Don’t Make Me Count to Three

The pleasure I find in reading literature has grown as I have grown.  There is now a sense of overflow.  Please do not misunderstand me.  I can never be full of literature and come to a stopping point.  What I mean is that I want others to enjoy reading the written word as much as I do.  We can all benefit from a good story.  That is why I want to share with you Bookworm Mama.

In this space, I am going to overflow a bit and send some good reads your way!  I have no intention of bashing authors or a style of writing or someone’s story.  Primarily, what I say here will be about books I have read and think others will enjoy reading as well.  In each Bookworm Mama review I will provide a synopsis followed by 2 reasons I think you should check it out also.  Nothing fancy, just my thoughts.  I hope you enjoy!

Title:  Don’t Make Me Count to Three
Author:  Ginger Plowman

don't make me count to three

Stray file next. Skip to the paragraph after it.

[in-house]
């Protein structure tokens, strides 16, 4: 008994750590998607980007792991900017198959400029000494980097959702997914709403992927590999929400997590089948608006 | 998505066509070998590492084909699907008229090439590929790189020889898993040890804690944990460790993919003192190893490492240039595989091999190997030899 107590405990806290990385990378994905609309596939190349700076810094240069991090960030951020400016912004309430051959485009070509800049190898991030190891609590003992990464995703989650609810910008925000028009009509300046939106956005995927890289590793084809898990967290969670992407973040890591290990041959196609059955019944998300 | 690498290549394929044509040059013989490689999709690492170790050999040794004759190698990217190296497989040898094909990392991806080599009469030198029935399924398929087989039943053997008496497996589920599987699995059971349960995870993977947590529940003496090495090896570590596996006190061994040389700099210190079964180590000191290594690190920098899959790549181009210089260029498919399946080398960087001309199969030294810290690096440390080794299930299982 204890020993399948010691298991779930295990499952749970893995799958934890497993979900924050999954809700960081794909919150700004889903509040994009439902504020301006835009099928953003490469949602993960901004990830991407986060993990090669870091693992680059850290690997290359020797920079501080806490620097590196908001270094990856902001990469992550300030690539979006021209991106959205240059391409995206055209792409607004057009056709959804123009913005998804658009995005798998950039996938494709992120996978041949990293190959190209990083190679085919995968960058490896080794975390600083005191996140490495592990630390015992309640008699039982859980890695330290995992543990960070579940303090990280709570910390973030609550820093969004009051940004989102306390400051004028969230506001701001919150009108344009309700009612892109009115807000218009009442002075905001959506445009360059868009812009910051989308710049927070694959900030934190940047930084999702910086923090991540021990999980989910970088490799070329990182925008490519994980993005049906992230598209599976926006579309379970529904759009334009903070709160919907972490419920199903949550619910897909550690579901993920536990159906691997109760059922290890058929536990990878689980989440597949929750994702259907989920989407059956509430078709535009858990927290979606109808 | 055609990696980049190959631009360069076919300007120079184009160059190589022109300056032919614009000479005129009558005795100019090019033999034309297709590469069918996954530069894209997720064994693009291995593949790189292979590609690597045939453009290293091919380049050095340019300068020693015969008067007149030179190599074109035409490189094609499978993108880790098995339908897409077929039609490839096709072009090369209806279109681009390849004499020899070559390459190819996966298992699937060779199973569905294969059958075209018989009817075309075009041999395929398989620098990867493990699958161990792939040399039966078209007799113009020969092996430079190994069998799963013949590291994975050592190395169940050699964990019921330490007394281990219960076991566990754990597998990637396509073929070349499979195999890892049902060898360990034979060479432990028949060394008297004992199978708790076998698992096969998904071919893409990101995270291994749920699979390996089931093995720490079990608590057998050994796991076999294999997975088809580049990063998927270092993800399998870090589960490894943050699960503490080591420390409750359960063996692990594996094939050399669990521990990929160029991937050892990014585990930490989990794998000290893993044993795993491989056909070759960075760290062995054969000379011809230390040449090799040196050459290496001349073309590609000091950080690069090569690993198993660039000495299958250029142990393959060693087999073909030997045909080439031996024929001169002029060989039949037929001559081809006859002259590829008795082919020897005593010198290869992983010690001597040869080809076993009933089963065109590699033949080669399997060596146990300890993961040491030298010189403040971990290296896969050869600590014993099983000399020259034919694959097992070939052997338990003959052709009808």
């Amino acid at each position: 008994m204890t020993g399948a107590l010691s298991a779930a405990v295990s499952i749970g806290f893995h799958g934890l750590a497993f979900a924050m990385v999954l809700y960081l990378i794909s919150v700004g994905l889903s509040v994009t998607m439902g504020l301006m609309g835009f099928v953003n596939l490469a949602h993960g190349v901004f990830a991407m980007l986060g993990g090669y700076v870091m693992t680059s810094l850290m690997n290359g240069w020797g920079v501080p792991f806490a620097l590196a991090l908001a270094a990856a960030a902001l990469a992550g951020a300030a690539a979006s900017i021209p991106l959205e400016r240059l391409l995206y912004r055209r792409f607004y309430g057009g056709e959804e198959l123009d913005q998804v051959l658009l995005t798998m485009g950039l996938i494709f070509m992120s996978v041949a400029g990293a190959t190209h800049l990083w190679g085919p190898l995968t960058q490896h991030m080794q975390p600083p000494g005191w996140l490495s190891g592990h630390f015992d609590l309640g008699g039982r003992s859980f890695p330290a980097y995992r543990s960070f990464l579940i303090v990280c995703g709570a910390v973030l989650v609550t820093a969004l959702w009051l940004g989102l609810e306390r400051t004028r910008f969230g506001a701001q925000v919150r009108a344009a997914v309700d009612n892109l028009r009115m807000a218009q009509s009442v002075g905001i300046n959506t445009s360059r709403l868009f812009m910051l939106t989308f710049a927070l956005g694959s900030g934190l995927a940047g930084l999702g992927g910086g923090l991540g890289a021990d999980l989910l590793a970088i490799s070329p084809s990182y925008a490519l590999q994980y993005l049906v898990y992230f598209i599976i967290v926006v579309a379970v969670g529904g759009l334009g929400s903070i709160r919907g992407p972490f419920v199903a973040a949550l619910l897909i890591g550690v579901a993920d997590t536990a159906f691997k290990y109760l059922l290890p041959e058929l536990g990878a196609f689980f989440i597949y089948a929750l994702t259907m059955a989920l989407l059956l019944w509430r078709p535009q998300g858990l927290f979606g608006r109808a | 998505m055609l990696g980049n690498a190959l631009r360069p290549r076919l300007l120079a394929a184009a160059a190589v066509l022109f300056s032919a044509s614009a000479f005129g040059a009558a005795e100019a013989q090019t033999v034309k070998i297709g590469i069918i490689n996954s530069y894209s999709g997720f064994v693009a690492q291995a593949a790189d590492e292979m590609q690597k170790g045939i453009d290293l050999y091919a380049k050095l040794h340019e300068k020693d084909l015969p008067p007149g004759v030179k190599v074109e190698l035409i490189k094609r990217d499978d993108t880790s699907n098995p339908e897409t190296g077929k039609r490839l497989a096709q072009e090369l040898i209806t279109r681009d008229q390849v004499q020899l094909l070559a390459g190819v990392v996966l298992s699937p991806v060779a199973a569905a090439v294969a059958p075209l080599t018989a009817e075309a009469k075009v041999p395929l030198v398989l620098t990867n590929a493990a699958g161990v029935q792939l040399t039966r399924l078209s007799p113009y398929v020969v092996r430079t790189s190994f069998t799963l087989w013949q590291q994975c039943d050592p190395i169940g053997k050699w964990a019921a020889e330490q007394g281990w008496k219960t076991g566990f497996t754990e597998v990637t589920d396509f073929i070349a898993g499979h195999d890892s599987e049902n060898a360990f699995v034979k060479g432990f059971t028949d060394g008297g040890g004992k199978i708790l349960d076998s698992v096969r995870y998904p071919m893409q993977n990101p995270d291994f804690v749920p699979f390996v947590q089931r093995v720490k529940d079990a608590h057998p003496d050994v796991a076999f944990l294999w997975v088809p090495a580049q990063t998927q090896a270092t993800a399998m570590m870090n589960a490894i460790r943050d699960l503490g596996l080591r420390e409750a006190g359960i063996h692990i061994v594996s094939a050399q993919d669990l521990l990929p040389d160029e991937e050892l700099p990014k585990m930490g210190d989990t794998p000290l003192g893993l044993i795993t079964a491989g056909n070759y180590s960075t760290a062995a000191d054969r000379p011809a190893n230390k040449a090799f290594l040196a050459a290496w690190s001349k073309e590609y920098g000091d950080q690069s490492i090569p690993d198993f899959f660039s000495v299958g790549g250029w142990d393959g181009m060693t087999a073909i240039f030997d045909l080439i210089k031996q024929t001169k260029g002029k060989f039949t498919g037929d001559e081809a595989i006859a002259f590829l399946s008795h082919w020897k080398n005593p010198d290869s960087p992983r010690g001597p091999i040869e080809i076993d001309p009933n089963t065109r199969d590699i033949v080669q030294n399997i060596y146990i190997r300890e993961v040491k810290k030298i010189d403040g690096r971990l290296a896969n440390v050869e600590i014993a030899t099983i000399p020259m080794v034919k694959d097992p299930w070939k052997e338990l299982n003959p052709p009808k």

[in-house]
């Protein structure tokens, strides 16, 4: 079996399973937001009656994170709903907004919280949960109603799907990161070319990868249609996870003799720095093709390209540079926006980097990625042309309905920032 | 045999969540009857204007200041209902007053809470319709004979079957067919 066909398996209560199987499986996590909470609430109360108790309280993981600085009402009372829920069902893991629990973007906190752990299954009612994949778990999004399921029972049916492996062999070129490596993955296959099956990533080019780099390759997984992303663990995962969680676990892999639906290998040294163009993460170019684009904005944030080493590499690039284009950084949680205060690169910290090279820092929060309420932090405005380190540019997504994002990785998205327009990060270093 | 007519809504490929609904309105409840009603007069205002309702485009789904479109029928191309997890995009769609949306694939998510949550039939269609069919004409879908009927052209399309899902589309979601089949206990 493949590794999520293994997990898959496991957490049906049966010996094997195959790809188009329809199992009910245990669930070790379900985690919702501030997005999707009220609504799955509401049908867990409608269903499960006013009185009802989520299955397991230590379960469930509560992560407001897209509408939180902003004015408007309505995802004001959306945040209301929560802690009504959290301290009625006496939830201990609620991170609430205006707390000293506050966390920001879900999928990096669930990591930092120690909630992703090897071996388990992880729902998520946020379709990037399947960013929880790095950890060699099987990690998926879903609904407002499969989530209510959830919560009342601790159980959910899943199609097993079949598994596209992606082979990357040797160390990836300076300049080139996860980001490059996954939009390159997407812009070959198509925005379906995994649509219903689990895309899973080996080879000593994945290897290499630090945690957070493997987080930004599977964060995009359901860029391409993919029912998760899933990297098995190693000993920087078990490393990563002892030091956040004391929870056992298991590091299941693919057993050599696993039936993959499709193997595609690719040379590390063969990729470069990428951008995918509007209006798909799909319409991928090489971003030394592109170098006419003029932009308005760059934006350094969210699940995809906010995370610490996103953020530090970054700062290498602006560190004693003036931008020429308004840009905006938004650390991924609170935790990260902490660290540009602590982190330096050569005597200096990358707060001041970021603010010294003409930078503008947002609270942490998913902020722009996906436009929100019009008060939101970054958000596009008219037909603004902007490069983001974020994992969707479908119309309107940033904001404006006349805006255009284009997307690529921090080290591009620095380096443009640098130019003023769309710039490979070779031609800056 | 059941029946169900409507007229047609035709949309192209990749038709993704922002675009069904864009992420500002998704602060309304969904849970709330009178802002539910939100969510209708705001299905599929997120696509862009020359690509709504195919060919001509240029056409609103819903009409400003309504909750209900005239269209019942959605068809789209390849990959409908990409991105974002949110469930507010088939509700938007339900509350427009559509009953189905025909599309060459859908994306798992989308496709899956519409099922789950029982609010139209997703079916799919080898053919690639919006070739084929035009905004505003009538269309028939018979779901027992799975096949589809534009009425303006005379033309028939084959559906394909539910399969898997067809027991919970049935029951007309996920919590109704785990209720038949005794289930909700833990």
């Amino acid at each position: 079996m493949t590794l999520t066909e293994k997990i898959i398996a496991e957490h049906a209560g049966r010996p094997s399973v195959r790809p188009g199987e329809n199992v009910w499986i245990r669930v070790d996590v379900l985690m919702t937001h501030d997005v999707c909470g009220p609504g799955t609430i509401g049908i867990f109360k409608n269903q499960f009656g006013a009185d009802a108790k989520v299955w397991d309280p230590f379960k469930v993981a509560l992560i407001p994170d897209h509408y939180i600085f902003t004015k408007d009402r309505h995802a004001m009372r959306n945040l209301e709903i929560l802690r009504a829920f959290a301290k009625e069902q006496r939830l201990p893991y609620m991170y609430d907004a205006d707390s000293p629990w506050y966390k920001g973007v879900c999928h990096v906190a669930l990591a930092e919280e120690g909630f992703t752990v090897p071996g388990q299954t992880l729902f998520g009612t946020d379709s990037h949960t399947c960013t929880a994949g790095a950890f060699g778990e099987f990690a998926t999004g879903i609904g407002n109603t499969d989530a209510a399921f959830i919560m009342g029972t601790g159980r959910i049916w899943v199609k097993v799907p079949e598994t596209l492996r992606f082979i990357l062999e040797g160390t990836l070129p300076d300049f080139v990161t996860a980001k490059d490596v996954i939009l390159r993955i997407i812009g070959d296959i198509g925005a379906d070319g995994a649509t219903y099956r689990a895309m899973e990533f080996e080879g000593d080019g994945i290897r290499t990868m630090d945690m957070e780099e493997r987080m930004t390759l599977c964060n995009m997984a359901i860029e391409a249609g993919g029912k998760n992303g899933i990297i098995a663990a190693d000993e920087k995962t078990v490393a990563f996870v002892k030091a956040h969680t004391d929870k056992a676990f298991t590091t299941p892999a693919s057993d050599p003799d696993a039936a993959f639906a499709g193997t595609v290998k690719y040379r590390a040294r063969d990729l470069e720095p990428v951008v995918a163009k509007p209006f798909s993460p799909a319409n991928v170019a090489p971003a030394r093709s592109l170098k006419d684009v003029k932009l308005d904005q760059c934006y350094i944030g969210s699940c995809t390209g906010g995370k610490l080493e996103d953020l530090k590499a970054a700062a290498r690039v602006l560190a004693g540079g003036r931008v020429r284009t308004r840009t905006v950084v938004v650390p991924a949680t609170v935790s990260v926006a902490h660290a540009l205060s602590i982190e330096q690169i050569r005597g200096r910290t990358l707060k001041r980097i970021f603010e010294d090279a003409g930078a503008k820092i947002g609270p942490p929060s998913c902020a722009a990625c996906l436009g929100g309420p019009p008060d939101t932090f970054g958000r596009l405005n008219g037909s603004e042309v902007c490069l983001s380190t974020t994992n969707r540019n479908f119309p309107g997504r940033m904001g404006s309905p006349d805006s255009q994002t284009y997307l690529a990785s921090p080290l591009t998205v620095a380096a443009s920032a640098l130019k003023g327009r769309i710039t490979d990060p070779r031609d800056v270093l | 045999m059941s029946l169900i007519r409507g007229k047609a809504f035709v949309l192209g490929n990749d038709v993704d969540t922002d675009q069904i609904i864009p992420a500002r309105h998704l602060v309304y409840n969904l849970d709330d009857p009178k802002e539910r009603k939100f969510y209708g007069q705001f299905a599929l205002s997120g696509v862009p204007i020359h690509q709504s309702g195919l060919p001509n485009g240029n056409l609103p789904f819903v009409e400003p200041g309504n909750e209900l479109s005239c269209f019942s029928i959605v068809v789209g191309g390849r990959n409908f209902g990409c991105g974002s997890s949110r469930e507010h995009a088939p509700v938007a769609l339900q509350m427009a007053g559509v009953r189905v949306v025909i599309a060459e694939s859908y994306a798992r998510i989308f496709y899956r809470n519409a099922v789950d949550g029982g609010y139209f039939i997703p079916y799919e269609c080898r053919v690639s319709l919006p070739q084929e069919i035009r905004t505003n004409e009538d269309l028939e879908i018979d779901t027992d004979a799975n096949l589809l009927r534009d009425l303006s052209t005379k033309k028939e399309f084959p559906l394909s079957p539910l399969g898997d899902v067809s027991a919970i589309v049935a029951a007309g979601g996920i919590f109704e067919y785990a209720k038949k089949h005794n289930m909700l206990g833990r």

A mom’s practical approach to biblical parenting.  Shepherding a Child’s Heart by Ted Tripp definitely made me rethink the way I look at parenting.  In my opinion, Don’t Make Me Count to Three takes Tripp’s book and puts “feet” to it.  Plowman addresses many “issues” that I as a mother struggle with or have questions about.  She addresses these “issues” with scripture.  It was extremely encouraging and a great resource!  Reading Tripp’s book first, was very beneficial for the reading of this book.  However, it is not necessary.

2 reasons

Practical.

I like theory, philosophy, foundation, etc. but when it comes down to it I am a practical girl.  I want things black and white, yes or no, up or down.  This book is practical.  As I said in the synopsis, in my opinion, it takes the foundation of Ted Tripp’s Shepherding a Child’s Heart and puts “feet” to it.  Plowman gives examples of how to handle certain situations in the home.  She literally writes out conversations between parent and child.  It is so very helpful!  Probably my favorite part is in Chapter 8 she provides a resource in the form of a chart for addressing certain sins in your child’s life.  The chart includes questions to probe the child’s heart and scripture to use in reproof and encouragement.  This has been great for B and I to work on together so that we ensure we are using God’s word in correcting and teaching our little ones.

Connection.